The next morning, I was barreling northward on I-95 aboard the Megabus from DC to NYC to attend the book launch party for The Best American Travel Writing 2009. I’ve attended a sum total of zero book launch parties, so I had little idea of what to expect, though I was glad to know a few guys I’d been following on Twitter would be there.
Idlewild Books is located near Union Square, which made it a convenient destination from my brother’s East Village apartment. I arrived within minutes of the official 7 PM starting time to find a small, independent travel bookstore already filled with people chatting in small groups and browsing the shelves. My initial instinct lead me to pick up a few books on Nepal and the Himalaya, though my curiosity about the people in attendance soon took over.
I walked to the nearby coffee table with wine, and poured myself a cup. And in the blink of an eye, I was chatting with sisters Emily and Bernadette, the former a student and writer from Drexel, and Joy who worked in public relations for Houghton Mifflin.
I thought I recognized Craig from his Twitter photo when he entered the store, but I wasn’t sure. Thankfully, his facial recognition is better than mine, and he came over to introduce himself. Craig is a freelance writer, and technically the first person I’ve met through Twitter. We were soon joined by Grant Lingel, author of the recently-released Imagine: A Vagabond Story.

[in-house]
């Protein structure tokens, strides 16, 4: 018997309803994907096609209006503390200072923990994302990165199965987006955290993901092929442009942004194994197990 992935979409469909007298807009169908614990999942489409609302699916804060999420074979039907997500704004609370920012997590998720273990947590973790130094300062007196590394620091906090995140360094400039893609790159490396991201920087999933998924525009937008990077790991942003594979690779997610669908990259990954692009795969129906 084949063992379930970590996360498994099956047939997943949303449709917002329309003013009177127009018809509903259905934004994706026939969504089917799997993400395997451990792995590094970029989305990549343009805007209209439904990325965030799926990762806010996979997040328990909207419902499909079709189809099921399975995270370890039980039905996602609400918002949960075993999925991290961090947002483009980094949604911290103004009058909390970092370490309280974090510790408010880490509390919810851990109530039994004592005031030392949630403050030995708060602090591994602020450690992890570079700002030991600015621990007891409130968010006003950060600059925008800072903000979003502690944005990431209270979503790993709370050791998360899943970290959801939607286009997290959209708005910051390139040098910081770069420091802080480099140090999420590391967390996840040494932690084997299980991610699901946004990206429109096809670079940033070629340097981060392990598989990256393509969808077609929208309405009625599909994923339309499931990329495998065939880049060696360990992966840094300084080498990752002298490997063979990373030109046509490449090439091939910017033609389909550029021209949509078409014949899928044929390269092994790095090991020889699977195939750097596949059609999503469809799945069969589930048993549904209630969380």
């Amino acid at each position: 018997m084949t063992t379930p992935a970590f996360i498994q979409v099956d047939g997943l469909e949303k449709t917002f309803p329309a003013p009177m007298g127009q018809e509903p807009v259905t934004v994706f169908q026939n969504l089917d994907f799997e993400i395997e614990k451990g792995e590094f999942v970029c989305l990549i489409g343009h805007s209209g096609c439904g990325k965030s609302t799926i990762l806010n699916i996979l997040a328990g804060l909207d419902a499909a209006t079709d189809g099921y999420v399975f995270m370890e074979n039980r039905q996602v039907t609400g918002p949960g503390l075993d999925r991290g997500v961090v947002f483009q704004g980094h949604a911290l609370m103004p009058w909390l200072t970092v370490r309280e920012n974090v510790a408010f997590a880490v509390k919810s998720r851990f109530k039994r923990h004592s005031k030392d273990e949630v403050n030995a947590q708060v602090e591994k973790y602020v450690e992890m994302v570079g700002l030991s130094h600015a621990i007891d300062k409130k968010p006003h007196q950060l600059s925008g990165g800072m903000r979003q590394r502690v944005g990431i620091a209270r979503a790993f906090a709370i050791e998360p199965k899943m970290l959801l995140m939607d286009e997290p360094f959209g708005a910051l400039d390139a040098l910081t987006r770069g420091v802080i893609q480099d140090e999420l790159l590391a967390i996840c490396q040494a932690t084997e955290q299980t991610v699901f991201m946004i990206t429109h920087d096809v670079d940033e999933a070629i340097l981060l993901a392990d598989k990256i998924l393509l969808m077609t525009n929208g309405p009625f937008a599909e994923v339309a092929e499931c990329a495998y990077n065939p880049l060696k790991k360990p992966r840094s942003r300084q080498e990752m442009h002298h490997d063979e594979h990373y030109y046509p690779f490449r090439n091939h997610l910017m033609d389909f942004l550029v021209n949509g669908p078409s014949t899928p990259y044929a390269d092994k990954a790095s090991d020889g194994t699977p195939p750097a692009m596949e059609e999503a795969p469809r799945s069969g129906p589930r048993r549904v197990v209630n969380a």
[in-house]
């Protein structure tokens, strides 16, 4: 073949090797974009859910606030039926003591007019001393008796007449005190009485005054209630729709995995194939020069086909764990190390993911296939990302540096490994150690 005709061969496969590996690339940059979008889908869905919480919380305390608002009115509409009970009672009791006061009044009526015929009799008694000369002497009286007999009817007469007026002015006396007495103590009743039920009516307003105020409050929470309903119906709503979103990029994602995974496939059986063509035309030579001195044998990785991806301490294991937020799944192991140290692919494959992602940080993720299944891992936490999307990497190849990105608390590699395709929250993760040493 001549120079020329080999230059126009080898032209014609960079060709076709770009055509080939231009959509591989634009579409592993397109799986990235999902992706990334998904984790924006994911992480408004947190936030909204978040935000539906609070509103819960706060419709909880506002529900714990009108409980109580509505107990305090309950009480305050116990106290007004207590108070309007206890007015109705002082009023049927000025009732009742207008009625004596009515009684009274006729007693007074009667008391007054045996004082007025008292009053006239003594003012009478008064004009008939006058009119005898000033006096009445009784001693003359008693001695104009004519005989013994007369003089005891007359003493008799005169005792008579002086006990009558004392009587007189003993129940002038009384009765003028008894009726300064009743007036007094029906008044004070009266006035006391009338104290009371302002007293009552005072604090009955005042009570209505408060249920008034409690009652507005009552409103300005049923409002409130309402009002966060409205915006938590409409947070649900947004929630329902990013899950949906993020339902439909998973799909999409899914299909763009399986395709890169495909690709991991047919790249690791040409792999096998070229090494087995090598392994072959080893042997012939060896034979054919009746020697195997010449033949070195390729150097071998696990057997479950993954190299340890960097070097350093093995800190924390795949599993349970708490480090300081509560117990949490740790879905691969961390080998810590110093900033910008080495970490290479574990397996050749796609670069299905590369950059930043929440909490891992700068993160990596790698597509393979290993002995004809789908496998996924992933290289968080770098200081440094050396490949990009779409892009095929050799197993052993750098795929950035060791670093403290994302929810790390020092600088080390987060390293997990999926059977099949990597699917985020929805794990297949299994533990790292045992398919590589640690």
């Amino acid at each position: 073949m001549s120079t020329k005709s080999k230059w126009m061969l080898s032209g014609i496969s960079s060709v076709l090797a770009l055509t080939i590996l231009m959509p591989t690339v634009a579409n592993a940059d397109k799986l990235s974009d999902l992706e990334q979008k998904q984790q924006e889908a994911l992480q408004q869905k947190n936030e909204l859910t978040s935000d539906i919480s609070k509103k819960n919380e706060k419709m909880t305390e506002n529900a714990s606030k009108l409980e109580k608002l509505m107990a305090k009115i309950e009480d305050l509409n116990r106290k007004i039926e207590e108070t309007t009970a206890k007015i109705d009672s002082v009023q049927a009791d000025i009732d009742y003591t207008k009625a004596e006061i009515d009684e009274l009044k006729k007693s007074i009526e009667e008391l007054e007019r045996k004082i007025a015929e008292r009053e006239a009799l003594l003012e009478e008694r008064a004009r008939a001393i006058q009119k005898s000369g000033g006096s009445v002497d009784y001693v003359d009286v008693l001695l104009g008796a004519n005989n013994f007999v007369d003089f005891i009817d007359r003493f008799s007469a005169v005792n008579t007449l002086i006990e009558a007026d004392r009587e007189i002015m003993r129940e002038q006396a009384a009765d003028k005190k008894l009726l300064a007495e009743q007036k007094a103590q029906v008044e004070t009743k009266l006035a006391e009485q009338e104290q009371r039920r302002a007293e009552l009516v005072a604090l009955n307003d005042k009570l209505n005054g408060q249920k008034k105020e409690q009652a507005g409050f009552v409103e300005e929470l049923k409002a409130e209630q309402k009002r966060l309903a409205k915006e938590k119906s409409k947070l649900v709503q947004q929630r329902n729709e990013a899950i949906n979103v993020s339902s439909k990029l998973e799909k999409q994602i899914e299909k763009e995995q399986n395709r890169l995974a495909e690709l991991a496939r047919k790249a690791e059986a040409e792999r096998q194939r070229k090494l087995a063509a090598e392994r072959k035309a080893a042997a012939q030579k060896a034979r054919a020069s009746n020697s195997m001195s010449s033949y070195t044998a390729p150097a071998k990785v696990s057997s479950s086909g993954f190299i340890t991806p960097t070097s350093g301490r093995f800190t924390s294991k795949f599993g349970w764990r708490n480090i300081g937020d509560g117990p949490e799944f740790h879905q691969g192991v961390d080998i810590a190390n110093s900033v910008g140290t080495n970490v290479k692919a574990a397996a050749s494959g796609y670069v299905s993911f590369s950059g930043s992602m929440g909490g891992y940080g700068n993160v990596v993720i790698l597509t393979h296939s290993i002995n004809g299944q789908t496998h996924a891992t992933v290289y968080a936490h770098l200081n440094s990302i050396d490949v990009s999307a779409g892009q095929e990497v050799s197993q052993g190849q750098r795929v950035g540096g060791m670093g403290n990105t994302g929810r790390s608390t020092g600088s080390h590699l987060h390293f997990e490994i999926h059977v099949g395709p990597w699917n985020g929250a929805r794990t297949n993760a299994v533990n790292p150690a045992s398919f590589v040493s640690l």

After talking to the guys for a bit, my curiosity took hold again, and I approached a young woman in yellow. Turns out she’d submitted a story of her own for consideration in the anthology, and was there to “check out the competition.”
A few minutes later, Simon Winchester took the podium to introduce The Best American Travel Writing 2009. Simon is this year’s guest editor for the series. I had noticed him earlier as he was the most distinguished looking man in the room. (Sidenote: Last year’s guest editor was none other than Anthony Bourdain. I’m always one step behind the guy!). Simon took a few minutes to read aloud his thoughts on the importance of knowing world geography, and then introduced three of the authors included in the anthology.
Andre Aciman, Matthew Power, and Elisabeth Eaves all read for 5-10 minutes from their contributions. My favorite was the piece by Matthew, which he wrote after joining an anarchist/punk rafting trip down the Mississippi River. The description of the make-shift raft was enough to hook me, let alone the character whose idea it was to put together such a modern day adventure.
When the readings wrapped up, and the applause was rendered, I introduced myself to Mike Barish. I lucked out because his Twitter headshot, a photo of him eating a hamburger, does not make him the most easily identifiable person. He was dressed stylishly in a bow-tie, and sporting a fantastic beard which has since become a Twitter phenomena in its own right. Mike was incredibly friendly, and introduced me to several people including Eva Holland. While Mike writes for Gadling, Eva is a senior editor over at World Hum. And there I was, DIY blogger amidst two titans of travel in the online world.
Later, I also met Jason Wilson, the series editor for The Best American Travel Writing 2009 and editor for Smart Set, an online magazine supported by Drexel University, before heading off to meet friends and continue the New York City night.
The Best American Travel Writing 2009 is now available on Amazon.com for the small sum of $10.98
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